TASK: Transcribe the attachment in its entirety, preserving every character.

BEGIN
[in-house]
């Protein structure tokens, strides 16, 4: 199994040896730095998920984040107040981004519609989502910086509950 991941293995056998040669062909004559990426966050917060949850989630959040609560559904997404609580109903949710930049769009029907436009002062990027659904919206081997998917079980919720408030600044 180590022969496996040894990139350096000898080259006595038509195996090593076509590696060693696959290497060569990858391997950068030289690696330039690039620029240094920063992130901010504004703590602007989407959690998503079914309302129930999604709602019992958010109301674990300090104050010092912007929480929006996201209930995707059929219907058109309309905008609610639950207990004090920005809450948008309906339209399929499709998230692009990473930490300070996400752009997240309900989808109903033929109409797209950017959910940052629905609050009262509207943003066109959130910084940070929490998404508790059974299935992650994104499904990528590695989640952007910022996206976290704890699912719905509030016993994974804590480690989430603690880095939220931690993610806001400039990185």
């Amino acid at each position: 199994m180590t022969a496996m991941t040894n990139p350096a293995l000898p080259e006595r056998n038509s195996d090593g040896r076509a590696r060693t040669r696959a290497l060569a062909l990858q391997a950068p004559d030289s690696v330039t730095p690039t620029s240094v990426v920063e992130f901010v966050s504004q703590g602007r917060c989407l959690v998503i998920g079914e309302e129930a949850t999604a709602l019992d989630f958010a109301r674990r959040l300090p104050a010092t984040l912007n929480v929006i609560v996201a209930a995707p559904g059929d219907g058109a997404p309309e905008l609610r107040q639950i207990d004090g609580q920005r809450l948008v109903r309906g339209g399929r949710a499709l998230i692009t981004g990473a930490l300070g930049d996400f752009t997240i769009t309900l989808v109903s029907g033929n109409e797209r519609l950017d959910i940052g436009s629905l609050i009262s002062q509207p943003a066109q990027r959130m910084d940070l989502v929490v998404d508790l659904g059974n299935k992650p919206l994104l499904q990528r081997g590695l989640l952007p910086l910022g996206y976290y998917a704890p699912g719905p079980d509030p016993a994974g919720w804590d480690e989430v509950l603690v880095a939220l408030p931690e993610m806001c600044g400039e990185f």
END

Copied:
[in-house]
């Protein structure tokens, strides 16, 4: 199994040896730095998920984040107040981004519609989502910086509950 991941293995056998040669062909004559990426966050917060949850989630959040609560559904997404609580109903949710930049769009029907436009002062990027659904919206081997998917079980919720408030600044 180590022969496996040894990139350096000898080259006595038509195996090593076509590696060693696959290497060569990858391997950068030289690696330039690039620029240094920063992130901010504004703590602007989407959690998503079914309302129930999604709602019992958010109301674990300090104050010092912007929480929006996201209930995707059929219907058109309309905008609610639950207990004090920005809450948008309906339209399929499709998230692009990473930490300070996400752009997240309900989808109903033929109409797209950017959910940052629905609050009262509207943003066109959130910084940070929490998404508790059974299935992650994104499904990528590695989640952007910022996206976290704890699912719905509030016993994974804590480690989430603690880095939220931690993610806001400039990185």
């Amino acid at each position: 199994m180590t022969a496996m991941t040894n990139p350096a293995l000898p080259e006595r056998n038509s195996d090593g040896r076509a590696r060693t040669r696959a290497l060569a062909l990858q391997a950068p004559d030289s690696v330039t730095p690039t620029s240094v990426v920063e992130f901010v966050s504004q703590g602007r917060c989407l959690v998503i998920g079914e309302e129930a949850t999604a709602l019992d989630f958010a109301r674990r959040l300090p104050a010092t984040l912007n929480v929006i609560v996201a209930a995707p559904g059929d219907g058109a997404p309309e905008l609610r107040q639950i207990d004090g609580q920005r809450l948008v109903r309906g339209g399929r949710a499709l998230i692009t981004g990473a930490l300070g930049d996400f752009t997240i769009t309900l989808v109903s029907g033929n109409e797209r519609l950017d959910i940052g436009s629905l609050i009262s002062q509207p943003a066109q990027r959130m910084d940070l989502v929490v998404d508790l659904g059974n299935k992650p919206l994104l499904q990528r081997g590695l989640l952007p910086l910022g996206y976290y998917a704890p699912g719905p079980d509030p016993a994974g919720w804590d480690e989430v509950l603690v880095a939220l408030p931690e993610m806001c600044g400039e990185f």